Digital Learning

To prepare future-ready students, schools must embrace and seize technology’s potential to make their learning experiences more engaging. Instruction can come through a variety of digital pathways that students can access anywhere, any time, and at any pace.

Digital integration means access to the right device for learning, the use of digital portfolios, and the adoption of virtual learning models (such as flipped classrooms, blended learning, and online courses). It also means incorporating digital resources (such as electronic textbooks and online collaborative tools).

The Vision: Digital Learning

Seizing technology’s potential to make student learning experiences more engaging is among the principles espoused in the visioning document Creating a New Vision for Texas Public Education.

Article I: The New Digital Learning Environment

Digitization and miniaturization of information processing power are expanding exponentially and are changing the world, our lives, and our communities at an overwhelming speed. To be viable, schools must adapt to this new environment. We must embrace and seize technology’s potential to capture the hearts and minds of this, the first digital generation, so that the work designed for them is more engaging and respects their superior talents with digital devices and connections.

Supporting Premises

  • The technologies that make this new digital world possible must be viewed as opportunities and tools that can help us in educating and socializing the young both in and outside the school.
  • The virtual social network connected and tech-savvy generation will not tolerate the one-size-fits-all mass production structures that limit learning to particular times and places and conventions.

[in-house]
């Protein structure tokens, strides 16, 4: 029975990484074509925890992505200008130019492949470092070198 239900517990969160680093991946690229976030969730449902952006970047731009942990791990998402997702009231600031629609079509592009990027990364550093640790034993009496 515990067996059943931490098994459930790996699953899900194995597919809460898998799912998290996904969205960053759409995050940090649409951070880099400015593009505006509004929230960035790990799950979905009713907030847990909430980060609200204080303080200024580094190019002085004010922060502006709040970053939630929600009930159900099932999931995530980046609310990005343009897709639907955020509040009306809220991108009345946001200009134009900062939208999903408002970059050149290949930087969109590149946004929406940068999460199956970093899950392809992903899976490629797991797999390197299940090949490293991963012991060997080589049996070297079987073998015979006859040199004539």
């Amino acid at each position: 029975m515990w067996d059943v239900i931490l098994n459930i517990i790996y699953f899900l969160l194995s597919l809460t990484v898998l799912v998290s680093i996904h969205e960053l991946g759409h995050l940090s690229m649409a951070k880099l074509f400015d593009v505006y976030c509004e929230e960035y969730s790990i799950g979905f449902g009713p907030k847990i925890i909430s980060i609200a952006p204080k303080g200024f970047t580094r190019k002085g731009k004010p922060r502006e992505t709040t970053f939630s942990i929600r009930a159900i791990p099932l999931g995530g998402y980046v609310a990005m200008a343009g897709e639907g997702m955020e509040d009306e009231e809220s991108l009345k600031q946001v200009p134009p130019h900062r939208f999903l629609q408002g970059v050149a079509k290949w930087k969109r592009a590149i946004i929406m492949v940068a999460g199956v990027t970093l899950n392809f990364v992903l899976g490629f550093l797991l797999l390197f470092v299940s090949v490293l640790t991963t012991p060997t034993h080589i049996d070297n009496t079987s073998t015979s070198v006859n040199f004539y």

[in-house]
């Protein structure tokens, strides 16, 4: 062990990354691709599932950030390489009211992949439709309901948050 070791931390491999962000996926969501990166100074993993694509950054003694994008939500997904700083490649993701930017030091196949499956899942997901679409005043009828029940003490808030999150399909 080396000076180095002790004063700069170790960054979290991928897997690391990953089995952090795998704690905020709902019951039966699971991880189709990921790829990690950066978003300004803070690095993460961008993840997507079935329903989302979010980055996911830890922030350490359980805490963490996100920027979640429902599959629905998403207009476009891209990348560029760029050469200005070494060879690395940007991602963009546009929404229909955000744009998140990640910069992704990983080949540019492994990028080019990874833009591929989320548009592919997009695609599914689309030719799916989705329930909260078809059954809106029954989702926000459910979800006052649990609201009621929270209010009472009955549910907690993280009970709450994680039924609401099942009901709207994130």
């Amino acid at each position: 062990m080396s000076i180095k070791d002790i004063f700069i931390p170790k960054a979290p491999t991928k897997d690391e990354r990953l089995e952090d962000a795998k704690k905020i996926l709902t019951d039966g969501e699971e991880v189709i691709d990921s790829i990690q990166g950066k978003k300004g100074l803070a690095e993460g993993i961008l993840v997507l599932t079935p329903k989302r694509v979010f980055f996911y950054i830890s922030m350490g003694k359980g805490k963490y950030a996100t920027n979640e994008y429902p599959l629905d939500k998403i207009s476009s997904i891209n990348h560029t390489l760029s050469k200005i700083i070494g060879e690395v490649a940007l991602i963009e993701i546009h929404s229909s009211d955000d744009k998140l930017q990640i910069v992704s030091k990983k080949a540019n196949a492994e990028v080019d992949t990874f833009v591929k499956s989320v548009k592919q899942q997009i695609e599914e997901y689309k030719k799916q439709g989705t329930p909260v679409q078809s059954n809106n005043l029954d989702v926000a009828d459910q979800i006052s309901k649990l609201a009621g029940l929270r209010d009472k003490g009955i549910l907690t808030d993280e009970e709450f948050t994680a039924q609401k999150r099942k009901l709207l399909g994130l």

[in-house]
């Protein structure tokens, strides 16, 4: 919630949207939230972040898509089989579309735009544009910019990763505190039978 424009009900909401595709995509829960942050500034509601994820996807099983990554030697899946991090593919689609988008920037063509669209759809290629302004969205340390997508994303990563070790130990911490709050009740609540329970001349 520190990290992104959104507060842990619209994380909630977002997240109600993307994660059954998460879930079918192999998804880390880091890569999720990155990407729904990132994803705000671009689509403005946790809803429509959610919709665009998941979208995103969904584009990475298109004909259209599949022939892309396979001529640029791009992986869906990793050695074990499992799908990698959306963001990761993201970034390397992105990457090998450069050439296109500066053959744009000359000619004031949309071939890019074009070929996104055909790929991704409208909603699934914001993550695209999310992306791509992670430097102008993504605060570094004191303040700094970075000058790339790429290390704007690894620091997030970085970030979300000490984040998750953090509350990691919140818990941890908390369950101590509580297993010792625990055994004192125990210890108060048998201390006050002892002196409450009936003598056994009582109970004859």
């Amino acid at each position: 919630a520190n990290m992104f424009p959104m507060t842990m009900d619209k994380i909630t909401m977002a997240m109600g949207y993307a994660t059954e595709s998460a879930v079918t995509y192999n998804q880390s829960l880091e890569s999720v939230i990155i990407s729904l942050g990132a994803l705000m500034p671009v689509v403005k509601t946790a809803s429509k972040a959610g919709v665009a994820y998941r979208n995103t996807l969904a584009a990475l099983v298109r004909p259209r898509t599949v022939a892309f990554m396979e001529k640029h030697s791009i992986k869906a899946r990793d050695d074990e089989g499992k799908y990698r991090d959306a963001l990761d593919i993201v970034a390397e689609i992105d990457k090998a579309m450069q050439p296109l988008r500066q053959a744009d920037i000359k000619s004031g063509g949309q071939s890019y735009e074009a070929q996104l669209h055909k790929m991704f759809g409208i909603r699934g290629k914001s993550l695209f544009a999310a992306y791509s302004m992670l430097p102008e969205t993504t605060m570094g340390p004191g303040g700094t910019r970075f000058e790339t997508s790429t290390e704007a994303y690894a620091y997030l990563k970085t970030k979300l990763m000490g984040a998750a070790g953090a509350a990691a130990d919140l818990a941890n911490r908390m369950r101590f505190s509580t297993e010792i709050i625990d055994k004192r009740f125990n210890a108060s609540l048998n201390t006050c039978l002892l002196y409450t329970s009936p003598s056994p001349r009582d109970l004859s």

• The potential of learning anywhere, anytime, “any path, any pace” must be embraced. Future learning will be a combination of learning at school, virtual learning, learning at home, and in the community.
  • Schools must reach out to those who would educate at home or in small networks and welcome their involvement in the school community.
  • Virtual learning should become the norm in every community to meet the needs of students who prefer such an environment.
  • The secondary school credit system should be expanded beyond school walls so that any place/any time learning, including virtual learning, are equally valued and supported.
  • We (families, schools, churches, youth organizations, etc.) cannot control access to information by the young and recognize that once existing boundaries no longer exist.
  • Children and youth need role models and adult guidance and connections even more than in the pre-digital era, but the role of adults is different, becoming one that is more about facilitating understanding, raising questions, and designing engaging tasks that produce learning than lecturing and instructing.
  • School leaders, including board members, must work to bring the public into conversations that are needed not just to support these transformations but to help shape them and create ownership.

Digital Learning in Schools Across Texas

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